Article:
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Distressed M&A

M&A in the wake of Covid-19: strategies for a healthy business

Several months into this global pandemic and businesses are facing a pivotal moment. Government reinforcement from bailouts and support schemes has been quick to land, but despite this injection of liquidity, the global economy will shrink by 5.2 per cent this year according to the World Bank, triggering the deepest recession since the Second World War. To avoid becoming a casualty of the pandemic, businesses must instigate a robust evaluation of their own operations to capitalise on the opportunities available.

Thorough company health checks are always a good idea, but with Covid-19 reshaping the business world, they are more important than ever.“To have real transformation you need to be rigorous day after day,”points out Christophe François, Senior Partner at McKinsey & Company. Although it has been a slow half year for the M&A market, experts forecast significant accelerated investment opportunities prompted by a wave of distressed M&A.

During the lockdown dealmaking required creativity, with site visits conducted by drone and IPO roadshows done virtually. Other challenges have been harder to manage, though, and businesses have had to deal with interrupted supply chains, demand issues and rapidly changing government support and restrictions. However, as Ai Ai Wong, Global Head of Baker McKenzie’s Transactional Practice Group and Chair of Asia Pacific region, notes:“Nothing is going to stop people making deals if they are determined, and all the more so when it becomes defensive.”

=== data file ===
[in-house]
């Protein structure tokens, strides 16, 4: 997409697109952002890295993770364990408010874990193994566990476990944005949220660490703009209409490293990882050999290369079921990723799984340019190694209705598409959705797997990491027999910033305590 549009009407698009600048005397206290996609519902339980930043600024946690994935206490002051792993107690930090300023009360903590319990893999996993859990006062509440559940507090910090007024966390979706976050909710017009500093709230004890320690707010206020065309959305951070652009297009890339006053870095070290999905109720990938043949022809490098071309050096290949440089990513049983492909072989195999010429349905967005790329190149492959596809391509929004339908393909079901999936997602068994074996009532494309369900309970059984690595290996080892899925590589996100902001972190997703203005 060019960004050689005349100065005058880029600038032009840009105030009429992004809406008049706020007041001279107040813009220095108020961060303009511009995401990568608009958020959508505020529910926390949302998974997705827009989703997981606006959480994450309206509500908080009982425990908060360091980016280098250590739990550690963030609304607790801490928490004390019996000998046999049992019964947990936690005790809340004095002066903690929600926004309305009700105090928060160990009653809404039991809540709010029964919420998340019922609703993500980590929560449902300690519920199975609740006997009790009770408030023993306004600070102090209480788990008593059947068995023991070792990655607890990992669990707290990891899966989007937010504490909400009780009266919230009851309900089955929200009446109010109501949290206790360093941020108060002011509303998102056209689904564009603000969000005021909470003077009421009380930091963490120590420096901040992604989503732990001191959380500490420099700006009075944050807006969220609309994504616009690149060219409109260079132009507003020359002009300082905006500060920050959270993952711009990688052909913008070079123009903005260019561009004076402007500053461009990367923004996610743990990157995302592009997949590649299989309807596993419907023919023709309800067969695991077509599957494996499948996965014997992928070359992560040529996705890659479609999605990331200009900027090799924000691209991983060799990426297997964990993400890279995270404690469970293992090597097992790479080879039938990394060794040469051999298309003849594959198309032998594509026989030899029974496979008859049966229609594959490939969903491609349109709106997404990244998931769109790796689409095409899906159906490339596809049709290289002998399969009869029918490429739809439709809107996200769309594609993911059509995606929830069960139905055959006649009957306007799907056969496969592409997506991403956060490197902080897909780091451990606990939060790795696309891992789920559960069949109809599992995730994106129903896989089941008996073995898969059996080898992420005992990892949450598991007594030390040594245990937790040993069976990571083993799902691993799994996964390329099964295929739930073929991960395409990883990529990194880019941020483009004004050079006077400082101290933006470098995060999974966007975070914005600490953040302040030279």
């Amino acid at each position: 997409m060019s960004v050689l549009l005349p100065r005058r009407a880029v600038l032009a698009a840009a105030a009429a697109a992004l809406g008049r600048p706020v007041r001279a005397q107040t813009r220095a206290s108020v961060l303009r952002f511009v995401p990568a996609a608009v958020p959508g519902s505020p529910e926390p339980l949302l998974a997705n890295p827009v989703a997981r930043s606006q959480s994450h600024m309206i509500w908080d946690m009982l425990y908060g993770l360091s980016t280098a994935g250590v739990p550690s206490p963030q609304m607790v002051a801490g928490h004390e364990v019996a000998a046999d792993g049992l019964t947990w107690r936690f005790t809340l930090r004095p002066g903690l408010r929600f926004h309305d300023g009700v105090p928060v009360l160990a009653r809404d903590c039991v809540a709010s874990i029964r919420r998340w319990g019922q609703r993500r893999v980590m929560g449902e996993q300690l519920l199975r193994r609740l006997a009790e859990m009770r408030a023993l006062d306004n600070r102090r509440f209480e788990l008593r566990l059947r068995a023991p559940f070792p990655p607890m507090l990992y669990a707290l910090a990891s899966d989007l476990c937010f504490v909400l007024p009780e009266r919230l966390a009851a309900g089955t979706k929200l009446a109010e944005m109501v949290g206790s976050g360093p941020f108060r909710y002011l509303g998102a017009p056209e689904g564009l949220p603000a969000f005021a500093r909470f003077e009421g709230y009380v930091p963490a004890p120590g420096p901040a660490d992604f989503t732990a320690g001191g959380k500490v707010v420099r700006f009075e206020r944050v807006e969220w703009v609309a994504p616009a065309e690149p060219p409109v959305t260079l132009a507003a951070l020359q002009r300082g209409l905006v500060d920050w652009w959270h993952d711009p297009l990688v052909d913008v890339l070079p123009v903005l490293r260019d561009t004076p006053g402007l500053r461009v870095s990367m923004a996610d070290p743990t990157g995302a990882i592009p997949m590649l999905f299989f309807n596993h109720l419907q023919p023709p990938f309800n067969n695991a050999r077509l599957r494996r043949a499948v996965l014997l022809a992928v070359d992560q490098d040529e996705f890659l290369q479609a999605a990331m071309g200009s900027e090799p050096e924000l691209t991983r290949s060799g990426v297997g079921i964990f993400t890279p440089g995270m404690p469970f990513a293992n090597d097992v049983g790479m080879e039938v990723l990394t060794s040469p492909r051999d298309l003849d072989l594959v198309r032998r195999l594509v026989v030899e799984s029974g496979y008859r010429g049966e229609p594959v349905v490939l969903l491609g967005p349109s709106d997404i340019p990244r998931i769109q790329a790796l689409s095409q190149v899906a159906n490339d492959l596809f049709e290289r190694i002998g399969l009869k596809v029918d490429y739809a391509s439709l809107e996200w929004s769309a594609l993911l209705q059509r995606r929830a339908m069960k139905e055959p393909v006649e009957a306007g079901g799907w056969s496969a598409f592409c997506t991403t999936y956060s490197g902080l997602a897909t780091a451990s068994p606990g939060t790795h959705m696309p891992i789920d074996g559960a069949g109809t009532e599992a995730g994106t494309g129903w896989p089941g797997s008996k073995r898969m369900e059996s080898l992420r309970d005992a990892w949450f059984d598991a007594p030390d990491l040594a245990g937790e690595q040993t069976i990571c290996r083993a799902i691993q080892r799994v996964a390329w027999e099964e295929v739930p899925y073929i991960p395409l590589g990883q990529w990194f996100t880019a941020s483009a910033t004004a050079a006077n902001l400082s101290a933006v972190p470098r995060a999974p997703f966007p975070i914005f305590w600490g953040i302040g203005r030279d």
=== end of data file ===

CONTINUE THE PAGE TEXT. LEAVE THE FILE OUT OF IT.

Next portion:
Activity is being driven by a bid to increase balance sheets, shore up portfolios, create resilience and take advantage of attractive deals, and it is being facilitated by end-to-end digitalisation. Fuelled by significant liquidity in the market, companies are focusing on new partnerships and business structures to weather this storm. Low interest rates and availability of funds in the market means that businesses are in a position to pounce, with private equity and family companies predicted to fare well.

“Boards are considering transformative M&A,” says Nick Bryans, Partner in Baker McKenzie’s London M&A team.“They are offloading assets to focus on core operations, and ridding themselves of assets performing badly.” As businesses attempt to recover from the crisis, there is a golden opportunity to go to market, raise funds, bolster portfolios and mitigate the effects of the pandemic. However, this window is closing. As François explains: “It’s winners that make bold moves in portfolio investments. It’s time to make bold moves.”

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